Abnormal Vaginal Flora That Is Distinct From Bacterial Vaginosis.
Aerobic vaginitis (AV) isÂ a state of abnormal vaginal flora thatÂ isÂ distinct fromÂ theÂ more common bacterial vaginosis (BV) (Table 1). AV is caused by a displacement of the healthy vaginal Lactobacillus species with aerobic pathogens such as Escherichia coli, Group B Streptococcus (GBS), Staphylococcus aureus, and Enterococcus faecalis thatÂ triggerÂ a localizedÂ vaginalÂ inflammatoryÂ immune response.Â Clinical signs and symptoms includeÂ vaginal inflammation, an itching or burning sensation, dyspareunia, yellowish discharge, and an increase in vaginal pH > 4.5, and inflammationÂ with leukocyte infiltration.Â (1)Severe, persistent, or chronic forms of AV can also be referred to as desquamative inflammatory vaginitis (DIV). (2, 3)
BV isÂ a common vaginal disorder associated with theovergrowthÂ ofÂ anaerobicÂ bacteria,Â aÂ distinctÂ vaginal malodorous discharge, but is not usually associated with a strong vaginal inflammatory immune response.Â Like AV,BV also includes an elevation of the vaginal pH > 4.5 and a depletion of healthy Lactobacillus species. BV is treated with traditional metronidazole therapy that targets anaerobic bacteria. However, approximately 10% to 20% of women diagnosed with BV and treated with metronidazole will fail
to respond to therapy at one week and will experiencepersistent symptoms. (4, 5) It is believed that a subset of these patients may have been misdiagnosed and actually suffer from AV, which requires an antibiotic therapy withintrinsic activity against specific aerobic bacteria. AV has been implicated inÂ complications of pregnancy such as ascendingÂ chorioamnionitis,Â prematureÂ ruptureÂ ofÂ the membranes, and preterm delivery.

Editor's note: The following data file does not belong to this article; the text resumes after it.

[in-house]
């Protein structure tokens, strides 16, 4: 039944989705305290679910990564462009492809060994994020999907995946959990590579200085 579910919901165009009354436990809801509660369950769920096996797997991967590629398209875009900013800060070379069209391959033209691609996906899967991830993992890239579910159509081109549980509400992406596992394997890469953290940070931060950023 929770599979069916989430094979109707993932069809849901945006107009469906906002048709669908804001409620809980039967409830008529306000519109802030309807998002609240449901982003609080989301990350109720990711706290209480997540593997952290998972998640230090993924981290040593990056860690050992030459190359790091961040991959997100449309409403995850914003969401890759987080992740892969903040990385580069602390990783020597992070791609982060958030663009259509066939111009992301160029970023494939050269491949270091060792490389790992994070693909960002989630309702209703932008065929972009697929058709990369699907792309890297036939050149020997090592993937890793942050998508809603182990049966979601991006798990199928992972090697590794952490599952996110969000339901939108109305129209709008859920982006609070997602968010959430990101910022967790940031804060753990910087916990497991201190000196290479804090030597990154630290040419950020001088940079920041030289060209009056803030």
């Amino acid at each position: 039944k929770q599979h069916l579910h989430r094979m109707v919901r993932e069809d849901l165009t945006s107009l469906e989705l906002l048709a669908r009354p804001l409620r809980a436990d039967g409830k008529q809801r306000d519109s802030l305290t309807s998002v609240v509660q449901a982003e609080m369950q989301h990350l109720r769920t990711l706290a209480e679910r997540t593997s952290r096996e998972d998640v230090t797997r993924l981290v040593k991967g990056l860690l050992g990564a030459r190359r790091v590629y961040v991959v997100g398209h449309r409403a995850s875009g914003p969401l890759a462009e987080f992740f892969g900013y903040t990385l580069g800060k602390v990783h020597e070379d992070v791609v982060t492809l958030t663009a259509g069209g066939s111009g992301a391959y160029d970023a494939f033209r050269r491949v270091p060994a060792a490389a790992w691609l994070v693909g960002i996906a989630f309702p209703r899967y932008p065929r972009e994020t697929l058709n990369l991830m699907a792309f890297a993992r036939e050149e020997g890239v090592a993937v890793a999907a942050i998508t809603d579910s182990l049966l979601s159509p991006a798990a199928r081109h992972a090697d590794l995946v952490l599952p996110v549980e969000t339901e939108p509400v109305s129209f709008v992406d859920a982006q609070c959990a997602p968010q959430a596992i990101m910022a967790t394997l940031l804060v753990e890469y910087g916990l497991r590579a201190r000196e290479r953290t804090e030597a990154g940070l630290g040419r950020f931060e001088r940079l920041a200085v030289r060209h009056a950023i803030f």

In a study of 631 patients attending routine prenatal care from a vaginitis clinic, 7.9% had moderate to severe AV signs and symptoms and 6% had â€˜full-blownâ€™BV. (1)
In a study of 3,000 women, 4.3% were found to have severe AV, also called DIV. Furthermore, 49.5% of the women with DIV were peri- or postmenopausal. A reported hypothesis is that a drop in estrogen my trigger the development of AV in the aforementioned menopausal women, as well as postpartum nursing women. (3)
Clinical Characteristics Bacterial VaginosisÂ Aerobic Vaginitis (1)Lactobacilli Displaced DisplacedPathogen Gardnerella vaginalis, Atopobium vaginae, Megasphaera species, BVAB2Escherichia coli, Group B Streptococcus, Staphylococcus aureus, Enterococcus faecalisVaginal epithelial inflammation None Present Elevation of pro-inflammatory cytokines (IL-1?, IL-6, IL-8) Moderate elevation High elevation Immune reaction (cytotoxic leukocyte) Non-reactive Reactive pH [Normal = 3.8 â€“ 4.2]T= 4.2-4.5
> 4.5; usually >6
Shed vaginal epithelial cells Clue cells Parabasal cells
Vaginal discharge characteristic White, homogenousÂ Â Yellowish
10% KOH Whiff Test (fishy amine odor) Positive Negative
Kanamycin ovule. (5)
2% clindamycin topical. (3)
Fluoroquinolones are reported to have clinical
GBS is uniformly sensitive to penicillin, ampicillin,
amoxicillin, amoxicillin/ clavulanic acid. (7)
E. faecalisis traditionally treated with ampicillin. (8)
Table 1. AComparison of Bacterial Vaginosis and Aerobic Vaginitis.References are provided for treatment information; Fluoroquinolones, such as ciprofloxacin, ofloxacin, and levofloxacin, are contraindicated in pregnant women. Levofloxacin has improved efficacy against Streptococci compared to ciprofloxacin. T= Transitional.